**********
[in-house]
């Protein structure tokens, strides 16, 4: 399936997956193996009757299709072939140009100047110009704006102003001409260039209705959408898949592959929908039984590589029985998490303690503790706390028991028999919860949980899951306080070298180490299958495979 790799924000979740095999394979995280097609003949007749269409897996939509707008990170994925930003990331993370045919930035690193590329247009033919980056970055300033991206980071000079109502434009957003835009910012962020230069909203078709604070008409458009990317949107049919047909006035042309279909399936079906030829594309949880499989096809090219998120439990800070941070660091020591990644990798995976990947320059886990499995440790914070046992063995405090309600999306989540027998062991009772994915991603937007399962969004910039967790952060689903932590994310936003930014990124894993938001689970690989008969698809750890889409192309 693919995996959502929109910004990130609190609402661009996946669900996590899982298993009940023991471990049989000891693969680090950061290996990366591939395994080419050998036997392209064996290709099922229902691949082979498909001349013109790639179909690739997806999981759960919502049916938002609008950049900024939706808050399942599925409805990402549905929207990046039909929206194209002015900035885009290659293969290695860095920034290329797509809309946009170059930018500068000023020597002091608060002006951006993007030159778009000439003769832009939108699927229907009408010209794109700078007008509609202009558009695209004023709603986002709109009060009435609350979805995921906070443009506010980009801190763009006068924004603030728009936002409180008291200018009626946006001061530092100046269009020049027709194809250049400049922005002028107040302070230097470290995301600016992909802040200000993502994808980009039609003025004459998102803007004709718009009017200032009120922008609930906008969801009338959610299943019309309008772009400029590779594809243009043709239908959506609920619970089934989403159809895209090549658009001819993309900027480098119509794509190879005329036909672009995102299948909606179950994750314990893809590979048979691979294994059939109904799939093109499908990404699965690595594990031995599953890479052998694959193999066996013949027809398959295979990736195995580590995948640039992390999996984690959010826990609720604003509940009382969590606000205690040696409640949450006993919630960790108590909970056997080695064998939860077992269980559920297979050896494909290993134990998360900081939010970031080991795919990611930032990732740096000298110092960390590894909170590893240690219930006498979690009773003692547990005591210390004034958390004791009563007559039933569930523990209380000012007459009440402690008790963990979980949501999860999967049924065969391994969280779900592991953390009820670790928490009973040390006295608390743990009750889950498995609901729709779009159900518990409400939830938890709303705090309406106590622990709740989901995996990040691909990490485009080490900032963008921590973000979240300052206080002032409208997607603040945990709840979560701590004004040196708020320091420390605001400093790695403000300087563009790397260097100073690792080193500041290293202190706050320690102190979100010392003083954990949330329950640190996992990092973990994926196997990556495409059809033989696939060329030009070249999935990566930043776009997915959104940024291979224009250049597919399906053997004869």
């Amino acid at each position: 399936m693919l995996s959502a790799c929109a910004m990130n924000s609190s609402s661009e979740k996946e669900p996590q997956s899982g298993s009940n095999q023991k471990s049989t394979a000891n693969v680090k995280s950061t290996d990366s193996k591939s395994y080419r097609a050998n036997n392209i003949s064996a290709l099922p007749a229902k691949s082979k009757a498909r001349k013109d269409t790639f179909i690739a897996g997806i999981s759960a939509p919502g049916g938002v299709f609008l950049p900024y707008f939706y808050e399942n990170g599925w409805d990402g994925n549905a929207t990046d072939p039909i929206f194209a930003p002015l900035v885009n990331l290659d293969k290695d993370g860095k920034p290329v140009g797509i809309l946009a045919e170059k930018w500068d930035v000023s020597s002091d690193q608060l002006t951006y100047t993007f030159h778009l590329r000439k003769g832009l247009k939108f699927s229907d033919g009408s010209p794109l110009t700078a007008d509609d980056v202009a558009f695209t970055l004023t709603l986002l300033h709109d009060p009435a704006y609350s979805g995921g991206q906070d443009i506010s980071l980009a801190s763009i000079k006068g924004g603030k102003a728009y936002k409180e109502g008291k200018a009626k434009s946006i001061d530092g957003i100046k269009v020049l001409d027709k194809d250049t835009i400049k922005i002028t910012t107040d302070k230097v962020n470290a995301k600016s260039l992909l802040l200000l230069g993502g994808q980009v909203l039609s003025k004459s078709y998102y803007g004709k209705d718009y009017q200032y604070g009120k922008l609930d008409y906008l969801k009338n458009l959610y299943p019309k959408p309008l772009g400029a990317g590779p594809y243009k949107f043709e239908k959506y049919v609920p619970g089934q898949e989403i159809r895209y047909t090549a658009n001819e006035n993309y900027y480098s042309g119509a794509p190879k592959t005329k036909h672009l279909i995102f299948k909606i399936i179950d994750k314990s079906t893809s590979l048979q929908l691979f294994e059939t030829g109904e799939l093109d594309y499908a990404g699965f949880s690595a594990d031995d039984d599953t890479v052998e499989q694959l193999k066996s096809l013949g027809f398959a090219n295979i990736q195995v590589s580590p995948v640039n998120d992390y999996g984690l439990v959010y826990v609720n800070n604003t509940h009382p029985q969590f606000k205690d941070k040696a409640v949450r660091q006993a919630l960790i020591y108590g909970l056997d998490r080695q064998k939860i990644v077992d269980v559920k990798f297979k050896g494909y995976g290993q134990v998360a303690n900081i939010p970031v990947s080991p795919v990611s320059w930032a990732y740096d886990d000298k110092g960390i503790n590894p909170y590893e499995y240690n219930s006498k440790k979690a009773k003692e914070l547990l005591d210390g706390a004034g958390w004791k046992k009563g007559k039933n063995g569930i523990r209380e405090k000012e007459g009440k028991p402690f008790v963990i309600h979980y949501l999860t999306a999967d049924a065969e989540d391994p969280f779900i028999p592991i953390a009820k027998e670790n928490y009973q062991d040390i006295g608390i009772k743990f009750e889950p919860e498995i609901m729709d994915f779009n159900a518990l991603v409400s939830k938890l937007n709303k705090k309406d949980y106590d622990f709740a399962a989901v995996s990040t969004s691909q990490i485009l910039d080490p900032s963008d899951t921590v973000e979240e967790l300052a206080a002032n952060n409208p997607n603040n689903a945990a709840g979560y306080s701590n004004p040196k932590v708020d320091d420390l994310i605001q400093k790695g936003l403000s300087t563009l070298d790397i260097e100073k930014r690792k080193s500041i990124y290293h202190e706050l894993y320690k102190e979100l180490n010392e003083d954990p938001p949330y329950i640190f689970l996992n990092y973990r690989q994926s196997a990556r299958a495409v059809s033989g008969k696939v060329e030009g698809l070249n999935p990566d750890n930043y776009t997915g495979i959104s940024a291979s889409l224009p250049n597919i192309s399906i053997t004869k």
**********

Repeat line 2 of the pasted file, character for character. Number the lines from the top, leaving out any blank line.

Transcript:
């Protein structure tokens, strides 16, 4: 399936997956193996009757299709072939140009100047110009704006102003001409260039209705959408898949592959929908039984590589029985998490303690503790706390028991028999919860949980899951306080070298180490299958495979 790799924000979740095999394979995280097609003949007749269409897996939509707008990170994925930003990331993370045919930035690193590329247009033919980056970055300033991206980071000079109502434009957003835009910012962020230069909203078709604070008409458009990317949107049919047909006035042309279909399936079906030829594309949880499989096809090219998120439990800070941070660091020591990644990798995976990947320059886990499995440790914070046992063995405090309600999306989540027998062991009772994915991603937007399962969004910039967790952060689903932590994310936003930014990124894993938001689970690989008969698809750890889409192309 693919995996959502929109910004990130609190609402661009996946669900996590899982298993009940023991471990049989000891693969680090950061290996990366591939395994080419050998036997392209064996290709099922229902691949082979498909001349013109790639179909690739997806999981759960919502049916938002609008950049900024939706808050399942599925409805990402549905929207990046039909929206194209002015900035885009290659293969290695860095920034290329797509809309946009170059930018500068000023020597002091608060002006951006993007030159778009000439003769832009939108699927229907009408010209794109700078007008509609202009558009695209004023709603986002709109009060009435609350979805995921906070443009506010980009801190763009006068924004603030728009936002409180008291200018009626946006001061530092100046269009020049027709194809250049400049922005002028107040302070230097470290995301600016992909802040200000993502994808980009039609003025004459998102803007004709718009009017200032009120922008609930906008969801009338959610299943019309309008772009400029590779594809243009043709239908959506609920619970089934989403159809895209090549658009001819993309900027480098119509794509190879005329036909672009995102299948909606179950994750314990893809590979048979691979294994059939109904799939093109499908990404699965690595594990031995599953890479052998694959193999066996013949027809398959295979990736195995580590995948640039992390999996984690959010826990609720604003509940009382969590606000205690040696409640949450006993919630960790108590909970056997080695064998939860077992269980559920297979050896494909290993134990998360900081939010970031080991795919990611930032990732740096000298110092960390590894909170590893240690219930006498979690009773003692547990005591210390004034958390004791009563007559039933569930523990209380000012007459009440402690008790963990979980949501999860999967049924065969391994969280779900592991953390009820670790928490009973040390006295608390743990009750889950498995609901729709779009159900518990409400939830938890709303705090309406106590622990709740989901995996990040691909990490485009080490900032963008921590973000979240300052206080002032409208997607603040945990709840979560701590004004040196708020320091420390605001400093790695403000300087563009790397260097100073690792080193500041290293202190706050320690102190979100010392003083954990949330329950640190996992990092973990994926196997990556495409059809033989696939060329030009070249999935990566930043776009997915959104940024291979224009250049597919399906053997004869």